International Day Against Homophobia, Transphobia and Biphobia 2022
Seeing as today, May 17th, is International Day Against Homophobia, Transphobia and Biphobia 2022, I thought that today was the right time to share this piece I recently wrote.
It’s something that was said to me during a recent conversation. I sat there not replying. They just didn’t get it. “You don’t have to be an activist, you know?”
During the first lockdown, I took over as Acting Chair of the London Irish LGBT Network. Believe me when I say that this was something I really didn’t want to do. But, I didn’t want the group to come to an abrupt halt either.
I’ve never been someone who is extremely out there. I live my life, get on with it and if you don’t like it, well, I don’t really need you around anyway. I know I’m very lucky. Not all queer people are afforded that luxury. I’m very lucky where I was born and where I live. But that doesn’t mean there is no homophobia or hatred.
Again, I’ve been lucky. Me and Tallulah got a bottle thrown at us years ago, one night at Whitefriars in Dublin, just at Aungier Street. Terrible throw, missed badly. In Paris, a few lads cheered at us as they were cruising in their banger adjacent to the Seine. Ooh la la!
In Ireland, I was never involved in LGBTQ community groups or work or politics, or anything. Just didn’t do it. It could be a hangover of Catholic guilt or the fact that there’s always someone who knows someone. But, when I moved to London, I really didn’t give a shit who knew anything about me.
Taking over as Chair of the LILGBT Network gave me a sense of purpose during lockdowns. Something other than the day job. Organising online meet-ups and getting really good positive feedback from people, was massive. I was doing something right as Chair.
But what does a London Irish LGBT group need to do, who do we represent? This is one question I’ve been asking since I got involved. Are we a social group, a campaigning group? I wasn’t sure and it took me a while to figure out. As a community group, we can facilitate bringing people together in a safe space, online and now that it’s a bit safer to meet up, in person also.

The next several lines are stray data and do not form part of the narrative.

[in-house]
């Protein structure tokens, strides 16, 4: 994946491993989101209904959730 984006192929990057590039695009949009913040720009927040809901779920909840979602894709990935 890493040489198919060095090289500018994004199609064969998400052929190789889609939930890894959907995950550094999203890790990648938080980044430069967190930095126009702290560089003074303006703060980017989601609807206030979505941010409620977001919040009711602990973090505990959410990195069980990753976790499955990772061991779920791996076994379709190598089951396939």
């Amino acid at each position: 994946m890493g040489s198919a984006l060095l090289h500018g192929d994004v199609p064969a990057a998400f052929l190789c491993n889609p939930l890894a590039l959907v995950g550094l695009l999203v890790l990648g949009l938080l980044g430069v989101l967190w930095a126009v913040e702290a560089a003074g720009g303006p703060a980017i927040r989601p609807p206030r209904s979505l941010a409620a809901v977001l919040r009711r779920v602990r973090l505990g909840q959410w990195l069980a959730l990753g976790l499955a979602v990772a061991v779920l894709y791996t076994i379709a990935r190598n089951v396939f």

We’ve run nights speaking to musicians, and actors, talking about housing, and Trans rights. It occurred to me that although not everyone comes to the meet-ups all the time, it’s important that our members, friends, and allies know that we’re always there. We don’t judge them for who they are and it’s a space where they can be themselves.
Hate Crimes on The Rise
Homophobic and transphobic hate crimes have been on the rise for a number of years, it’s been something that has bubbled under the surface as the right-wing media stir the pot up. I organised an online event for London Irish LGBT Network with Robbie Lawlor and Veda Lady from Poz Vibe podcast, two HIV activists, and I thought that this was one of the last great taboos. I still do. There’s no shame in having HIV and there is still a huge amount of education surrounding it to be done. But, it was then that I was told ‘You don’t have to be an activist you know?’
That’s not true. I’ve never considered myself an activist. I just do what I do and as a member of the London Irish Queer community, if I can do something to help others in my community, so be it.
That activism and that sense of community are more important today than it has been in years. Aidan Moffitt and Michael Snee, two members of the LGBTQ community were brutally murdered in Sligo not long ago. The beautiful west coast of Ireland where this shouldn’t happen. Ireland: the first country where marriage equality was voted in by a public vote.
We Can All Be Activists
I’m a firm believer that if you’re a member of a minority group, you should strive for equality or equity for all minority groups. I believe we should live in a fair society where we live and let live, and everyone has enough to eat. I don’t understand hatred. It takes a lot of energy to be angry and then to remain angry at a person or group of people. Imagine how much energy is wasted on homophobic, biphobic, and transphobic assaults and how many lives are changed for the worse.
Even over the past while, there have been a rising number of these attacks on the LGBTQ community in Ireland. It breaks my heart. At home in Ireland and at home here in London, we as a community need to stand together and use our voices. Hate crimes are not okay and it’s not okay to ignore them just because they don’t affect you. Whether online, verbal, or physical, abuse is wrong. Friends, allies, and siblings in the LGBTQ community, use your voice, call these people out, and report ALL hate crimes. This can’t continue.
The only way to make a better world is if we all act – if we’re all activists.
Thanks for reading, I’d love your feedback and comments on we all can be better activists.